Do pandemics have lasting consequences for political behavior? The authors address this question by examining the consequences of the deadliest pandemic of the last millennium: the Black Death (1347–1351). They claim that pandemics can influence politics in the long run if the loss of life is high enough to increase the price of labor relative to other factors of production. When this occurs, labor-repressive regimes, such as serfdom, become untenable, which ultimately leads to the development of proto-democratic institutions and associated political cultures that shape modalities of political engagement for generations. The authors test their theory by tracing the consequences of the Black Death in German-speaking Central Europe. They find that areas hit hardest by that pandemic were more likely to adopt inclusive political institutions and equitable land ownership patterns, to exhibit electoral behavior indicating independence from landed elite influence during the transition to mass politics, and to have significantly lower vote shares for Hitler’s National Socialist Party in the Weimar Republic’s fateful 1930 and July 1932 elections.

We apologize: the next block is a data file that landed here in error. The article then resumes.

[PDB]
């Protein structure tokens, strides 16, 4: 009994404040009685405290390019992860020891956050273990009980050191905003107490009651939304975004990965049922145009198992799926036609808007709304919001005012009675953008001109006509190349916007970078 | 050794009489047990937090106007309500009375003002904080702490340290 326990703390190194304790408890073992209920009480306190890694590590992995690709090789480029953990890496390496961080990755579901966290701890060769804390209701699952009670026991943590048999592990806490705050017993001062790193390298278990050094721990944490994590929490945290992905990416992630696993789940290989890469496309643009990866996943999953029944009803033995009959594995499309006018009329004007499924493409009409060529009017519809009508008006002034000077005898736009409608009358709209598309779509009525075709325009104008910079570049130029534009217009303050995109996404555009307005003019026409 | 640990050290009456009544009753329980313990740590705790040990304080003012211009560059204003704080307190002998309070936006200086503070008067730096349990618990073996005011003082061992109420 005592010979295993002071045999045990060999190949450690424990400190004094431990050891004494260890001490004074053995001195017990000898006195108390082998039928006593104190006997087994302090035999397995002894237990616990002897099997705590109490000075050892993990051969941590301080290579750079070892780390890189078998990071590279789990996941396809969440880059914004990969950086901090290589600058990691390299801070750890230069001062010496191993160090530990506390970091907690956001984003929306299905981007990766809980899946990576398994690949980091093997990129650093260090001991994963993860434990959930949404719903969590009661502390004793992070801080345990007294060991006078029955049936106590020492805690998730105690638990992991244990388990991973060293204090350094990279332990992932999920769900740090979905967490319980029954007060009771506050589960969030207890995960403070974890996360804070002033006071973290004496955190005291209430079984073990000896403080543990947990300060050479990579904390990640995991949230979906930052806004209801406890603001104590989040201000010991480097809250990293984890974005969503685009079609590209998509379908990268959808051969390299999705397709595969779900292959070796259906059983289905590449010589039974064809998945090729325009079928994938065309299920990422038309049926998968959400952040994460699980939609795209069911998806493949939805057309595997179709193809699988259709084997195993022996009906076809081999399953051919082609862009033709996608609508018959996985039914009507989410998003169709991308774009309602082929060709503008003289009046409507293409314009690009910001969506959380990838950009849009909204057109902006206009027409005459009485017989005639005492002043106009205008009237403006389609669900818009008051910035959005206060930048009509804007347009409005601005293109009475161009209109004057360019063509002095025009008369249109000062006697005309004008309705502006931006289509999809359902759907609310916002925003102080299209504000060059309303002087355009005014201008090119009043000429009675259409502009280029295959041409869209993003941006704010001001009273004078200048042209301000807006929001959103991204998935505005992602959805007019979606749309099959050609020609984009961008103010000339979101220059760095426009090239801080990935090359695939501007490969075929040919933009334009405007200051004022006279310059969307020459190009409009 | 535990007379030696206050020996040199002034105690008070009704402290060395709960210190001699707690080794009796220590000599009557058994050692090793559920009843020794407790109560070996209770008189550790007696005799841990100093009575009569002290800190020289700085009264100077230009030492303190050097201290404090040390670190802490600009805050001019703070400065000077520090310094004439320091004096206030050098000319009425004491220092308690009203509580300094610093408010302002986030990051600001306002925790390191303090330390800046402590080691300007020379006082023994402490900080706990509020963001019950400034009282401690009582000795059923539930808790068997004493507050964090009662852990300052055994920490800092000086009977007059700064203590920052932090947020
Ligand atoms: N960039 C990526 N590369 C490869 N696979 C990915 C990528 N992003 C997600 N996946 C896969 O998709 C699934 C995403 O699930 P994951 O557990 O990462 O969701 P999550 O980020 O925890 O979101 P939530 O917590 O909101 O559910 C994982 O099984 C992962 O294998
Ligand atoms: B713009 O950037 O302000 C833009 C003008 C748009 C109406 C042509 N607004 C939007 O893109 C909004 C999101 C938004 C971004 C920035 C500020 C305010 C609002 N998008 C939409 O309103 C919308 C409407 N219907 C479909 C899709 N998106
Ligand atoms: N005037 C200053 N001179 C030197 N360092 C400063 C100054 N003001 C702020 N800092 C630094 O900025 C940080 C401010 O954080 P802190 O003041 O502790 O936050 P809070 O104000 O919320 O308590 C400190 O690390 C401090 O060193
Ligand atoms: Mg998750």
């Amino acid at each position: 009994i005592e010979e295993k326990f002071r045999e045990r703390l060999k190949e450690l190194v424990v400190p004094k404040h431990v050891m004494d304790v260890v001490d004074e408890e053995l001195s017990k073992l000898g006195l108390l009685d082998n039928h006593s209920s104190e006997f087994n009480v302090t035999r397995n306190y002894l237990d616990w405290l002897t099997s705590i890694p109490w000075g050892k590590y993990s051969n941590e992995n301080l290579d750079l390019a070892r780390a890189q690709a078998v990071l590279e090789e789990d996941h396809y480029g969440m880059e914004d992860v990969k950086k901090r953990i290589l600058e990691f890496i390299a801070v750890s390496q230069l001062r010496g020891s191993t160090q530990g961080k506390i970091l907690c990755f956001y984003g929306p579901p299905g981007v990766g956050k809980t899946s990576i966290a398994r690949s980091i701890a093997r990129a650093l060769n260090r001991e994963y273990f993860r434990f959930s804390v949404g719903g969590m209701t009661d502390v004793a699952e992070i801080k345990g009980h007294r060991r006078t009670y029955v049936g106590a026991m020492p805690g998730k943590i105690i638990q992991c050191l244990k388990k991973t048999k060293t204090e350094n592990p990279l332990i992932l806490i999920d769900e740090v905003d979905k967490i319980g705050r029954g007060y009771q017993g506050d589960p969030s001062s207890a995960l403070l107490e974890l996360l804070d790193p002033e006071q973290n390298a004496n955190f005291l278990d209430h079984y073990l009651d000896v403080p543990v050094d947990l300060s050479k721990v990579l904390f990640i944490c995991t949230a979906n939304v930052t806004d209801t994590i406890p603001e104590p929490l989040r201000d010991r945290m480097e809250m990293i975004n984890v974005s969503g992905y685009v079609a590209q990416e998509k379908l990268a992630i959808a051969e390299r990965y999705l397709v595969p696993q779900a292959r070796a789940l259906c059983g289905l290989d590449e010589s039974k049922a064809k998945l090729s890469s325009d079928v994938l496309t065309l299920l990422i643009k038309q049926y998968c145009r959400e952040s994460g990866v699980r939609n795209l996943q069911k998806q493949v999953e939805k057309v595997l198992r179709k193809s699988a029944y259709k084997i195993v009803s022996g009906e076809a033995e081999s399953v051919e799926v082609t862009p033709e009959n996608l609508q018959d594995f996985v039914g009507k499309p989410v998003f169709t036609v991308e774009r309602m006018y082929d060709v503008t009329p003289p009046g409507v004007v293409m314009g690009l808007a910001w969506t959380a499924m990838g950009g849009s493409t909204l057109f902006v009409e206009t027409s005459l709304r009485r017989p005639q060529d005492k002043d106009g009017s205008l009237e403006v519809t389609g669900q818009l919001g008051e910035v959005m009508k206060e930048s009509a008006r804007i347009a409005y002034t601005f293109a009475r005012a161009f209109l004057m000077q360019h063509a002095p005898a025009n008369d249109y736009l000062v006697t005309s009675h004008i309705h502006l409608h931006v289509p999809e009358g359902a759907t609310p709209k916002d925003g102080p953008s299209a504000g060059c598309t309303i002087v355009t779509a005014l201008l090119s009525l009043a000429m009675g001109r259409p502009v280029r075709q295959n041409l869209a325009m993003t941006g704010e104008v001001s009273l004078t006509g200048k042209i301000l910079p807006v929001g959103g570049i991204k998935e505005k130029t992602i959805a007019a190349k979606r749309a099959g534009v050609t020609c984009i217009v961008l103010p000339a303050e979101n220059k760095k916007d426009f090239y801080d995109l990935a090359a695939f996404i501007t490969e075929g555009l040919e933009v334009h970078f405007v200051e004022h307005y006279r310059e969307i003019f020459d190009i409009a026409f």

Technical innovation in agriculture preceded that in mining, and the value of colonial agricultural production exceeded that of diamonds throughout the nineteenth century. After the Cape received responsible government in 1874 a colonial scientific bureaucracy was gradually expanded to include a veterinary surgeon, a Department of Agriculture, and a state botanist, geologist, entomologist and marine biologist. The discovery of diamonds in the 1860s and Witwatersrand gold in the 1880s reshaped the contours of race and science. Mining became reliant on increasingly sophisticated technology and on cheap black labour. Rapid growth in the mining sector has been analysed by historians in terms of the relationship between capital and labour. Scientific and technological innovations were also critical: applied geology, water pumps, explosives, stamping gear and the recently discovered cyanide process for gold extraction. The geostrategic importance of southern Africa became a point of growing competition, and the borders of a unitary South African state in 1910 emerged out of wars of conquest against African societies and intense conflict between English- and Dutch-speaking citizens. Imperial conquest and expansion were in turn associated with rapid technological change: steamships, railways, transatlantic cables and breech loading rifles. Together these constituted a ‘full-blown socio-technical imaginary’.